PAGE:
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Pseudo Art, Hot Takes and Pub Bores make us worse artists.

A few weeks ago I had the mis-fortune of talking to a pub bore that had the hot take that Hamilton was shit because of Lyn Manuel-Miranda's tweets and an article about his fathers involvement with austerity politics in Porto Rico. It got me thinking about "hot takes" and how our relentless search for them, and therefore our own validation as intellectual sentinels, eradicate rigour, nuance, and undermine the careful, slow, deliberate, considerate, science of making Art.

Firstly I think it's important to differentiate difference between Art and Pseudo Art. The way I define the two is to think of it in terms of 5g Tower/ pizzagate/ Flat Earth etc.. lunatics. If we assume that Pseudo Science is to say that we can find a conclusion and then work back wards through sketchy evidence to prove it right without any rigour, nuance, or scientific meticulous study then that's Pseudo Science. Big bold statements that don't come from anywhere particular that aren't thought through, balanced, or interrogated and doesn't want to be proved wrong. Science on the other hand WANTS to be proved wrong. It is the result of testing, examining, proving wrong and doesn't claim to be right... it just claims to be the closest we have to the truth in this moment. If experimental medicine was proved to be the best we had it would be upgraded to medicine. So Pseudo anything is elaborate statements, desperate to be proved right, without nuance, rigour, flexibility or examination. And truth is the product of testing, experimenting, study, rigour and balance admitting it can still be proved wrong and is only the closest we can get at the moment. So how does this apply to hot takes and art?

The thing about hot takes is that they come from a place of needing to be heard. We get them a lot on twitter from people who feel like they can take up space on this platform (which I am WHOLEY for) and we get them a lot in media because journalists are often commissioned to write opposing perspectives on things. What we lack is the whole picture, the nuance, the genoristy and the rigour that it takes to really understand something, The result being that we fail to say that said pub bore thinks that Hamiltons music, popularity, re-imaging of how students engage with history, celebration of non-white excellence and generally reimagine popular theatre as we know it doesn't matter. What matters is that LMM is annoying on twitter and some random website wrote about his Dad's politics. The truth of course is that all can be true. But if we only talk about one aspect of it we are in danger of eradicating the other part of the narrative; we are in danger of not the achievements of Hamilton, not condeming his fathers politics and... well actually I like LMM on twitter so I don't care about that. But the point being - if your need to feel like your clever over rides rigour then you aint clever. You've just got a single point in a large webbed argument. (Also if you wanna get into why Hamilton isn't good I'd read up on Race and Feminism as a more useful entry point than the authors tweets - pub bore).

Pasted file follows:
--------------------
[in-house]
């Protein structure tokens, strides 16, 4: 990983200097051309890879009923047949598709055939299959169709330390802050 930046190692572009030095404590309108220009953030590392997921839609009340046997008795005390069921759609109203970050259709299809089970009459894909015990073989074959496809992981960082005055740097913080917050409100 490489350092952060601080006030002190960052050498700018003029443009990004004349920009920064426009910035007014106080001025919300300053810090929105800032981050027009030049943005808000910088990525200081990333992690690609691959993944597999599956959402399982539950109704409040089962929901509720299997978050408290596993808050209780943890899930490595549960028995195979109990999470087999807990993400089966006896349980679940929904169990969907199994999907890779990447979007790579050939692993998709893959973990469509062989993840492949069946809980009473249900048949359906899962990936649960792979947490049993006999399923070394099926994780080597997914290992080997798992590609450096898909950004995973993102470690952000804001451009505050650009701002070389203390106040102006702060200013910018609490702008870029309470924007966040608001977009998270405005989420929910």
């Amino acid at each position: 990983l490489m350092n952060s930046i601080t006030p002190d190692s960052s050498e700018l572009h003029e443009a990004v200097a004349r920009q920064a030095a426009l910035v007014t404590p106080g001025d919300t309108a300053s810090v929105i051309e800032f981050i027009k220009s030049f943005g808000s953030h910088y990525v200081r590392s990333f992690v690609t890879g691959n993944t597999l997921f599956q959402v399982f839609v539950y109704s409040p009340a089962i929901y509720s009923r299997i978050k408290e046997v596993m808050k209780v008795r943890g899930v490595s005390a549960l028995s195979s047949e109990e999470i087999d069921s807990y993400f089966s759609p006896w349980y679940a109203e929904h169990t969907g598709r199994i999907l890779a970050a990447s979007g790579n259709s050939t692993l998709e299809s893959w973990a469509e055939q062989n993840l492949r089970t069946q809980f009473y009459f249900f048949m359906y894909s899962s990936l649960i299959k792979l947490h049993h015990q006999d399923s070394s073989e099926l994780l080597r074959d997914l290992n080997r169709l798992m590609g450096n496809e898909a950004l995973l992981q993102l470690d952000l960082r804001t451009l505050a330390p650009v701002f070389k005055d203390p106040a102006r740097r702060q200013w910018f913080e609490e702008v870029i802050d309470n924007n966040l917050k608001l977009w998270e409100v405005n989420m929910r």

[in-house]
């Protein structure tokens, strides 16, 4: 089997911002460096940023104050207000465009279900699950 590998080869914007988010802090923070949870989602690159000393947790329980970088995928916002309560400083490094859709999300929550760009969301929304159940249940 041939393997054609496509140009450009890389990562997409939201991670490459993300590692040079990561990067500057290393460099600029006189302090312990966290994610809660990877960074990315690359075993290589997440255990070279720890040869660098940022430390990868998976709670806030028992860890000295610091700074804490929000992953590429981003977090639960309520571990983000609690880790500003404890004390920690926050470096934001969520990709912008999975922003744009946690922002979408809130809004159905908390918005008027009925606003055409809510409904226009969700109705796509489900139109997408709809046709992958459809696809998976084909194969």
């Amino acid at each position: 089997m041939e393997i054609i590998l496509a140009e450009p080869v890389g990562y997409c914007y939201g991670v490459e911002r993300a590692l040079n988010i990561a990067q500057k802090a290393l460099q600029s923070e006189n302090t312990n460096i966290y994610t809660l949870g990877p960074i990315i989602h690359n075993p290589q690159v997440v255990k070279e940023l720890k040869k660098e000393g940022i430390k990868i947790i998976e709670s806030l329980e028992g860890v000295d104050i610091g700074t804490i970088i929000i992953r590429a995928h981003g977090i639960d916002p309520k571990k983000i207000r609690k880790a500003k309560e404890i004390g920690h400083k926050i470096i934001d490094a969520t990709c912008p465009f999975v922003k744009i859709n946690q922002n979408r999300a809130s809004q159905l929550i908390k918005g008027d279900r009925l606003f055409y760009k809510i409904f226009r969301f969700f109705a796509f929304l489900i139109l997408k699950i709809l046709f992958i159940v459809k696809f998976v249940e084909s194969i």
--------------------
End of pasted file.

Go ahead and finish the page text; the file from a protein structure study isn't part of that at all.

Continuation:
In Art we have to have the same thinking in our processes. Pseudo-Art, if we apply the rules, starts it's process thinking about a POINT and it does it's research to prove that point, all the characters, narrative, plot, theme, structure and story prove that POINT... It is not the pursuit of truth it's propaganda. It doesn't matter what the political or social perspective is. It's Pseudo-Art. Art should treat it's self as science. It should start with a question that it doesn't know the answer to. It's process of research should be about finding an argument through it, it should find an answer that's open to being challenged, it should dramatise BOTH sides of an argument, it should be rigorous and it's research should be present in the Art its self so we can see the argument play out to a solution. We can see the meticulous science of working things out. We can the complexity of humanity and society. We can see beyond the obvious single hot take art and into a complex investigation of ourselves, the world, and truth. It's imperative that we move beyond the lazy Pseudo-Art which is SO prevalent in theatre and towards something deeper, more complex, more useful and better for us.

So there we have it. Pub bores can be more interesting by taking in the complexity of a situation rather than wanting over there own single concept of something they read on a website. Hot Takes are only useful when they're part of a richer tapestry of understanding. Art is only useful when it works out the answer to a question as opposed to seeks to proves a point.

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